The Biblical View of Capital Punishment
I’ve mentioned before that I work in the field of corrections. Well, a coworker recently informed me of a lawsuit being brought against the agency by a prisoner who is on death row for multiple murders, kidnapping, torture, and a list of other unimaginable crimes. She said that the lawsuit was for the amount of around $300,000 and claims that the prisoner was not issued a piece of furniture that he thought he should have received. I don’t know all the details of the lawsuit, but it all seems sort of ridiculous. A man who premeditatedly took the lives of several people, held a woman hostage in chains, and brutally murdered her loved one in front of her is complaining about the comfort of having a desk or chair while he’s imprisoned. It makes no sense. Especially if he’s already on death row or serving a life sentence, he needs to die – and quickly. That way, he won’t have to worry about being issued a piece of furniture or anything else.
I know that may sound harsh, but – just as I was discussing with a dear friend the other day who taught a Bible lesson that referenced the idea of capital punishment, some of which is reviewed here – I don’t believe that the death penalty is inconsistent with what Scripture teaches. I once held the view that anything related to violence or the taking of life was contrary to Christ’s teachings – including war, personal gun ownership and use, and capital punishment. But after a closer examination of Scripture, I see no problem with the Christian defending himself or herself with a weapon or with their own hands, and I think that the government carrying out the death penalty is God’s will ordained in the hands of government. The death penalty does not need to be abolished. It should remain in place and it needs to be carried out more quickly than it currently is.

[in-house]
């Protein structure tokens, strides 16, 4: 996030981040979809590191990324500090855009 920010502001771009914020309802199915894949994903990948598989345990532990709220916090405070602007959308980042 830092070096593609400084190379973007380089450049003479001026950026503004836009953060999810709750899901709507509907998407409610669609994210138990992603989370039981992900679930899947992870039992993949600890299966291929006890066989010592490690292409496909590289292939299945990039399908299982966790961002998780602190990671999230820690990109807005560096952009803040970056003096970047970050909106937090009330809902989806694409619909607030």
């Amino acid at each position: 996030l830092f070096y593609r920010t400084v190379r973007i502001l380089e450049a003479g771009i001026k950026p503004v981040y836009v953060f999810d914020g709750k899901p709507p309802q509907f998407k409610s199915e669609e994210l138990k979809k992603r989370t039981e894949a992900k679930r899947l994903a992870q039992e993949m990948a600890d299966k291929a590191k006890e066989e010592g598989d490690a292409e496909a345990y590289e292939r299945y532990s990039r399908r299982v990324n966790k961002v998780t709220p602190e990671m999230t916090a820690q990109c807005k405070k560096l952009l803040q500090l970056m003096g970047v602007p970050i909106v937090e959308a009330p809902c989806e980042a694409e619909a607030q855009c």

As it stands, criminals who are sentenced to the death penalty are allowed to play the game of prolonging by filing appeal after appeal. And even if they don’t, it normally takes years before their punishment is even executed. That needs to change. It only gives them more time to exact their crimes on other people. Ecclesiastes 8:11 says, “Because the sentence against a criminal act is not carried out quickly, therefore the heart of people is filled with the desire to commit crime.” People erroneously believe that putting criminals behind bars stops their behavior. Drug dealers still deal drugs in prison. Rapists continue to violate people and their bodies in prison. And cold-blooded murderers still kill people in prison. So if someone is sentenced the death penalty, prolonging their punishment only provides them the opportunity to hurt more people. It shouldn’t be so. The people who they killed didn’t have the chance to appeal and prolong their lives when they ruthlessly took them.
Just in the past 2 years or so, where I work, two violent criminals were moved to a housing unit where the majority of the inmates were seriously mentally ill and/or intellectually challenged. Those two prisoners lured 4 to 6 (I don’t remember the exact number) of those individuals, one by one, into their room and killed each one of them. They were violent predators and they preyed upon the unsuspecting. They planned, they schemed, and they murdered in cold-blood. And, they will pay for what they did.
Some may contend: “What about the grace of God?” Yes, God is a gracious and loving God. He’s also a just God, and He executes justice for His people and against those who disobey Him. God has always required a life for a life. He said, “I will require the life of every animal and every man for your life and your blood. I will require the life of each man’s brother for a man’s life. Whoever sheds man’s blood, his blood will be shed by man, for God made man in His image” (Genesis 9:5-6). Through the law of Moses, God also said, “Whoever strikes a person so that he dies must be put to death […] If a person willfully acts against his neighbor to murder him by scheming, you must take him from My altar to be put to death” (Exodus 21:12, 14).